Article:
Five ethnic Uighur men shot and killed in a police raid in China's western Xinjiang province were part of a group plotting a "holy war", Chinese state media has said, less than a month before the Beijing Olympics open.
The five were killed in a raid on Tuesday in an apartment in the city of Urumqi, Xinjiang's regional capital.
They were part of a group of 15, all of whom were armed with knives, China's official Xinhua news agency said.
Two were injured in the gunfire, while the rest are now in custody, the agency said.
"The suspected criminals that police killed and nabbed... were from a 'holy war' training group," Xinhua said, citing an unnamed Urumqi police spokesman.
It said the eight men in custody had confessed to planning "terrorist" attacks against China's majority Han population.
Officially an autonomous region, Xinjiang is three times the size of France and forms most of China's border with Central Asia.
More than eight million Muslim Uighurs live in Xinjiang, many of whom complain of persecution and discrimination under Chinese rule.
China accuses Uighur fighters of using violence and terrorism in an effort to create a separate state.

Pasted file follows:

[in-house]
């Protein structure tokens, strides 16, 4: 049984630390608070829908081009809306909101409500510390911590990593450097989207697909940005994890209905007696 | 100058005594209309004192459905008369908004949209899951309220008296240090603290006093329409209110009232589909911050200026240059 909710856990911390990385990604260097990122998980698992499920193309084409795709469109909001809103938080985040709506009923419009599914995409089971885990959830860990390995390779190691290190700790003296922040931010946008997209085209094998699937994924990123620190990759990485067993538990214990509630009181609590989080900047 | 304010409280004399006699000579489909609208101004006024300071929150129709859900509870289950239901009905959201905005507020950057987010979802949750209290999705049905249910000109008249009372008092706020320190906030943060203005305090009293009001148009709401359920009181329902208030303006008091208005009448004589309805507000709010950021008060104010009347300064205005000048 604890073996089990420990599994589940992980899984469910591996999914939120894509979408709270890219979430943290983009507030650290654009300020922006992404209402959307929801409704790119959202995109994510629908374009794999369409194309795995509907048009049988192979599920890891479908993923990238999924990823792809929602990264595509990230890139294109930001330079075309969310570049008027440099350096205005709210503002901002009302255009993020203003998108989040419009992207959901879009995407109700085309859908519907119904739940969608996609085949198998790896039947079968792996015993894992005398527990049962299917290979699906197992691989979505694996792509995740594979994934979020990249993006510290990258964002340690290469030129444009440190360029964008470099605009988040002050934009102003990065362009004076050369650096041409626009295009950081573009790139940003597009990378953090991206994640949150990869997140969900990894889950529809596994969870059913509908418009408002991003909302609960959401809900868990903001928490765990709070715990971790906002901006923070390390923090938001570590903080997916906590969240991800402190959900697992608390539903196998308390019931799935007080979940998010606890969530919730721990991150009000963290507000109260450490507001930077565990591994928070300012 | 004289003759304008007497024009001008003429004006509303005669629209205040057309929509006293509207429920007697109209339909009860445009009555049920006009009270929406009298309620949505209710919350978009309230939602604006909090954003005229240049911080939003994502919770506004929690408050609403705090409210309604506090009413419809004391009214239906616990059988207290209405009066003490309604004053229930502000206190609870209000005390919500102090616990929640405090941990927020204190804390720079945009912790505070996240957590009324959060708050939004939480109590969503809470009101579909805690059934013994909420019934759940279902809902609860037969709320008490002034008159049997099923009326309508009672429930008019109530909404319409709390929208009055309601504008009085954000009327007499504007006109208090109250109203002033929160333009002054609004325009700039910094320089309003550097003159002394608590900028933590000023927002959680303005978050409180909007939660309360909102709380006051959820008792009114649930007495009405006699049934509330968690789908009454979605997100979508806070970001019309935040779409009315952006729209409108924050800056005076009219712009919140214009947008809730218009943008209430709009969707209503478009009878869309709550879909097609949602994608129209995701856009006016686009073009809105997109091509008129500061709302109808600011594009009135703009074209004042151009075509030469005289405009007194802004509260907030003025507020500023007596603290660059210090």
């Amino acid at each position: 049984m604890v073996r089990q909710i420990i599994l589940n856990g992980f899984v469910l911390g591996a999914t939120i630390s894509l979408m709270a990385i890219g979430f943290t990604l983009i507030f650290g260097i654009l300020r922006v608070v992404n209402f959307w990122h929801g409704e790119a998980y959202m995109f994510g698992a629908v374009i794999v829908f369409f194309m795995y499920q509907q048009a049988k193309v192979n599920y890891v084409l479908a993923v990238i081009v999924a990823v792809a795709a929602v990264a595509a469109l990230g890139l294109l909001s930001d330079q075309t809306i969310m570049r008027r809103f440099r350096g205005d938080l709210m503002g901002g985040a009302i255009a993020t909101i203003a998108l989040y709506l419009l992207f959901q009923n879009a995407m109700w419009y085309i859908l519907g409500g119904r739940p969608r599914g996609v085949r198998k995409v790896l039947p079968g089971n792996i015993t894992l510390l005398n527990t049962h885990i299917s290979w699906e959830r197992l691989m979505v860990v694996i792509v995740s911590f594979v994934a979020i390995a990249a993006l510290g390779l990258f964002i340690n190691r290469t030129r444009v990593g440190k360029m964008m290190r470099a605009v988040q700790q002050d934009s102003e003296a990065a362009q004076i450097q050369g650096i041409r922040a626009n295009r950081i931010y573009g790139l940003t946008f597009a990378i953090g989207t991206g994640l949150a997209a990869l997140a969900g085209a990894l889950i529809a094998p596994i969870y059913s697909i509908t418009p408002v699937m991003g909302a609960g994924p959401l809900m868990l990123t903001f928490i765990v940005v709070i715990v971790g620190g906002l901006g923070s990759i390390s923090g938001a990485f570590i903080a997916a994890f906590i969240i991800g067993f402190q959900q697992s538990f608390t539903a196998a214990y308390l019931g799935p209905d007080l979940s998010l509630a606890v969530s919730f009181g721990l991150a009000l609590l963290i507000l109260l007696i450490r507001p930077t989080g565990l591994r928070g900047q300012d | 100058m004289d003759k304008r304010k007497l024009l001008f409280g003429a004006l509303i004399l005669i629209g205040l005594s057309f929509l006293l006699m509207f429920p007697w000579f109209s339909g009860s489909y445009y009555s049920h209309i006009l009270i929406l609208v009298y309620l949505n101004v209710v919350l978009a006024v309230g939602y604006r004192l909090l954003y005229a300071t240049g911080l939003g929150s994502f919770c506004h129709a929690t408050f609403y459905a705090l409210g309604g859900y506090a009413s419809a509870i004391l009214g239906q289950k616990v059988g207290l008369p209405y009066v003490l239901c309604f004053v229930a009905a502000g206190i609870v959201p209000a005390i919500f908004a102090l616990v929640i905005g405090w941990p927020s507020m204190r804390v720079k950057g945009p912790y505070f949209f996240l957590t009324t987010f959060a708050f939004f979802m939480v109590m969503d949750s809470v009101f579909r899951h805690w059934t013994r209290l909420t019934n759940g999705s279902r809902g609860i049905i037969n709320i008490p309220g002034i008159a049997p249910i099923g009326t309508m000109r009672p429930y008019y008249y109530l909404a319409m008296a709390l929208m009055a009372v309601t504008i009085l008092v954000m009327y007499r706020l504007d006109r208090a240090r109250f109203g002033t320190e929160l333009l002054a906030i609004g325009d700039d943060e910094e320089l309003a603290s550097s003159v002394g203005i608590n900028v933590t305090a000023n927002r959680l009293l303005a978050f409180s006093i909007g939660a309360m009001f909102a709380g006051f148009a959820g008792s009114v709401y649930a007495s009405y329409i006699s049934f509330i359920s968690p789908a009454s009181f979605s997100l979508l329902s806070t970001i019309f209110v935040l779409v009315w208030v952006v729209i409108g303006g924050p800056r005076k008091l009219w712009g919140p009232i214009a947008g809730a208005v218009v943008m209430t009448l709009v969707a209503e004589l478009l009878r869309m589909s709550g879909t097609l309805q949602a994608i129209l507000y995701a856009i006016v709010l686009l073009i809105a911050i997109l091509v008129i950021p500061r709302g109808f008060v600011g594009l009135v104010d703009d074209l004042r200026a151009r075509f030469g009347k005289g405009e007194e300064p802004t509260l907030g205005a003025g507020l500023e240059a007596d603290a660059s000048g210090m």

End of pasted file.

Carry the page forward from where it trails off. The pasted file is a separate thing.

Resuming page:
Human rights groups say China has exaggerated the threat as an excuse to crack down on dissent.
The report said several knives were found in the raid, but made no mention of any heavier weapons such as guns or explosives.
Chinese officials and media have reported several alleged plots blamed on Muslim Uighur separatists in the run up to the August Olympics.
Earlier this year police said they had foiled a plan to hijack an airliner and crash it in Beijing, while another plot was said to have involved kidnapping Westerners and journalists.
In another case in January, police in Urumqi said they had broken up a group whose leaders were planning to stage attacks in Beijing and Shanghai with toxic materials and explosives.
China has promised a massive security operation for the Olympics, with the authorities determined to ensure that the Games, seen as a showcase for modern China, are held without incident.
Beijing frequently accuses Uighurs separatists – some of whom it says have been trained by al-Qaeda – of running a violent campaign to bring about an independent state called East Turkistan.
However, human rights groups and exiled Uighurs say the government has fabricated or exaggerated the threat as an excuse to crush all forms of dissent in the region.